The idea of an “information bottleneck” in artificial neural networks (ANNs) operates on a special principle related to the diffusion of various kinds of signaling. It is seen as a practical tool for examining the trade-offs that make these artificial intelligence systems self-optimize. A Wired article describing the information bottleneck concept presented by Tishby et. al. talks about “ridding noisy input data of extraneous details as if by squeezing the information through a bottleneck” and “retaining only the features most relevant to general concepts.”
As a relatively new concept, the information bottleneck idea can help to enhance and change how we use ANNs and related systems to model cognitive function. One way that this theory can help is by helping us to better understand the paradigms that support neural network functions. For instance, if the principle illustrates how only a certain feature set is retained by the system, we start to see how this “data discrimination” makes a network “ape” the human brain, and engineers can add that into neural network models. The idea here is that, eventually, neural network technology will become more of a “universal” concept, not just the province of a privileged few. Currently, companies are on the hunt for scarce AI talent; theories like the information bottleneck theory can help to spread knowledge about neural networks to the layperson and to “middle users” – those who may not be “experts” but may help in the emergence and dissemination of neural network technologies.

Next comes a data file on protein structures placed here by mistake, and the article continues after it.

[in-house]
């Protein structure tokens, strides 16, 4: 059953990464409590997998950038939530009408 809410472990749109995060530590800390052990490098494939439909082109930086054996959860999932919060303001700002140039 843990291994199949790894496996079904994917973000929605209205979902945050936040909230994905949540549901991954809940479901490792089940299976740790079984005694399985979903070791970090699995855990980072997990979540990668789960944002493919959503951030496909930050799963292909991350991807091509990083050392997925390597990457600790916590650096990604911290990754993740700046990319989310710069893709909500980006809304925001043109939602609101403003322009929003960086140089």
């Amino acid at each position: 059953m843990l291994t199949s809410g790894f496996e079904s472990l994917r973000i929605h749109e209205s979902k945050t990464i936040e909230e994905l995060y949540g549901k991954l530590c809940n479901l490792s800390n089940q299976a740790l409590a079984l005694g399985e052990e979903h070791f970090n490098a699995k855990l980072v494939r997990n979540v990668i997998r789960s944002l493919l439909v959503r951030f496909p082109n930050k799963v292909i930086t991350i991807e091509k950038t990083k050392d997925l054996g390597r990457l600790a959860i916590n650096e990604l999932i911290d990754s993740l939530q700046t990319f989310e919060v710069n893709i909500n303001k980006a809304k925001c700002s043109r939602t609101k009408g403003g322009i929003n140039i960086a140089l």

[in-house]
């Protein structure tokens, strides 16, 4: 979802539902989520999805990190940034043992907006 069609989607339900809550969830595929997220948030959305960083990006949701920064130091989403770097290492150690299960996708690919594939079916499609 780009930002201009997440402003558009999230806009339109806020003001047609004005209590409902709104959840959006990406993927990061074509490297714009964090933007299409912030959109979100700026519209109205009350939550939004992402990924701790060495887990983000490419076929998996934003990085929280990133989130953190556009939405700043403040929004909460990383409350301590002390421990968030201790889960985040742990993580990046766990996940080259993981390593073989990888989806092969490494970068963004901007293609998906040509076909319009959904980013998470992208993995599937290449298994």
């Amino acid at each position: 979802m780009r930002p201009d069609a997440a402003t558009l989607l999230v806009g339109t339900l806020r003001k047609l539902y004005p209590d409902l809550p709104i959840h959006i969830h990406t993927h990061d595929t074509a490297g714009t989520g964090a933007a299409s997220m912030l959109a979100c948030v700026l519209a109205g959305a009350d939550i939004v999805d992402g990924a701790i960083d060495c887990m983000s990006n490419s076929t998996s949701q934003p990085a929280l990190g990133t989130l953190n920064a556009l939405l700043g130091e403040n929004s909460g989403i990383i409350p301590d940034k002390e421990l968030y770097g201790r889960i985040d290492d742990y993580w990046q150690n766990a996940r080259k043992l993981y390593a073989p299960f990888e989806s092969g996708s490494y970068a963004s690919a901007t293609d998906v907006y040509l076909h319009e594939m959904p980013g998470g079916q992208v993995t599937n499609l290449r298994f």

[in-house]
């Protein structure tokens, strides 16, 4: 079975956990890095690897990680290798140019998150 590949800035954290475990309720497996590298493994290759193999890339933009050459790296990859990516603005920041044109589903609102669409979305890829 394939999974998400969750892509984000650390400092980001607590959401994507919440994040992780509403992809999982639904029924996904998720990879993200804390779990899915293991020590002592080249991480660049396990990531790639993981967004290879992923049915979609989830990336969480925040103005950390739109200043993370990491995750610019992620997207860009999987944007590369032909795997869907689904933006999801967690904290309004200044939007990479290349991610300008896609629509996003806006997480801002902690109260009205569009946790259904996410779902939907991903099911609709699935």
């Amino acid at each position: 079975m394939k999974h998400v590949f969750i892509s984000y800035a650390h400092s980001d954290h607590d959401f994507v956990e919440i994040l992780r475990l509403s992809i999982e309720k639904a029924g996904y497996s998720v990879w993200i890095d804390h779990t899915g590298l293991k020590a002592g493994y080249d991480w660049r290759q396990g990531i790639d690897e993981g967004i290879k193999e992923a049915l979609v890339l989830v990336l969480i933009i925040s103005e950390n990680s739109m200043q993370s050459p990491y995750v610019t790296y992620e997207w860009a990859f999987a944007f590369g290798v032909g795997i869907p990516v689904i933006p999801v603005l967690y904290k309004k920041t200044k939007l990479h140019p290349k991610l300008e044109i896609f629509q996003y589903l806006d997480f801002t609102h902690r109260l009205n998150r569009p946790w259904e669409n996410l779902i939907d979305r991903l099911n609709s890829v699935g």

Another important value of the information bottleneck is that engineers can start to train systems to work in a more precise way. Having some top-level guidelines for system architecture can streamline the evolution of these types of technologies, and having a more defined idea of deep learning principles is therefore valuable in the IT world.
In general, the vanguard working on AI will continue to look at specifically how neural networks work, including the idea of “relevant information” and how systems discriminate to perform functions. One example is in image or speech processing, where systems have to learn to identify many variations as “objects.” In general, the information bottleneck shows a particular view of how a neural network would work with those objects, and specifically how these data models process information.